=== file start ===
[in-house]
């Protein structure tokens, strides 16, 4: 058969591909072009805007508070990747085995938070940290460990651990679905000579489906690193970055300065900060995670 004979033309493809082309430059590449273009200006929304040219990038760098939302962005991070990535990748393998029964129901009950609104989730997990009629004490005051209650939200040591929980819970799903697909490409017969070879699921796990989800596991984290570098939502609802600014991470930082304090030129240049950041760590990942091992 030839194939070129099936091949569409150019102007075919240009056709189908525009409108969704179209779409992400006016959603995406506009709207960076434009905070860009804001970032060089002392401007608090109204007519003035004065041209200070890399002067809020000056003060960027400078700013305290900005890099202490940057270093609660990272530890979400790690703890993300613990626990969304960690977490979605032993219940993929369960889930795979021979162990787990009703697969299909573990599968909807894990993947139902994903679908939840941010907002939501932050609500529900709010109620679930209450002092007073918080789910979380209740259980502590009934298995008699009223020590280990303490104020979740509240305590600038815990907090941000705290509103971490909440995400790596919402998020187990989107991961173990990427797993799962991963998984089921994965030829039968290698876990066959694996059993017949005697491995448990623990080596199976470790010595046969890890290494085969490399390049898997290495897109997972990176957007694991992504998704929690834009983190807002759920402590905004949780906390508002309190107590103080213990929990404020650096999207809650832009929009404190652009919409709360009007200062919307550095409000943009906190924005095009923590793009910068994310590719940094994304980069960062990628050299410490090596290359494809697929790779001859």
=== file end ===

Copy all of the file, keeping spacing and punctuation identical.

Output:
[in-house]
């Protein structure tokens, strides 16, 4: 058969591909072009805007508070990747085995938070940290460990651990679905000579489906690193970055300065900060995670 004979033309493809082309430059590449273009200006929304040219990038760098939302962005991070990535990748393998029964129901009950609104989730997990009629004490005051209650939200040591929980819970799903697909490409017969070879699921796990989800596991984290570098939502609802600014991470930082304090030129240049950041760590990942091992 030839194939070129099936091949569409150019102007075919240009056709189908525009409108969704179209779409992400006016959603995406506009709207960076434009905070860009804001970032060089002392401007608090109204007519003035004065041209200070890399002067809020000056003060960027400078700013305290900005890099202490940057270093609660990272530890979400790690703890993300613990626990969304960690977490979605032993219940993929369960889930795979021979162990787990009703697969299909573990599968909807894990993947139902994903679908939840941010907002939501932050609500529900709010109620679930209450002092007073918080789910979380209740259980502590009934298995008699009223020590280990303490104020979740509240305590600038815990907090941000705290509103971490909440995400790596919402998020187990989107991961173990990427797993799962991963998984089921994965030829039968290698876990066959694996059993017949005697491995448990623990080596199976470790010595046969890890290494085969490399390049898997290495897109997972990176957007694991992504998704929690834009983190807002759920402590905004949780906390508002309190107590103080213990929990404020650096999207809650832009929009404190652009919409709360009007200062919307550095409000943009906190924005095009923590793009910068994310590719940094994304980069960062990628050299410490090596290359494809697929790779001859």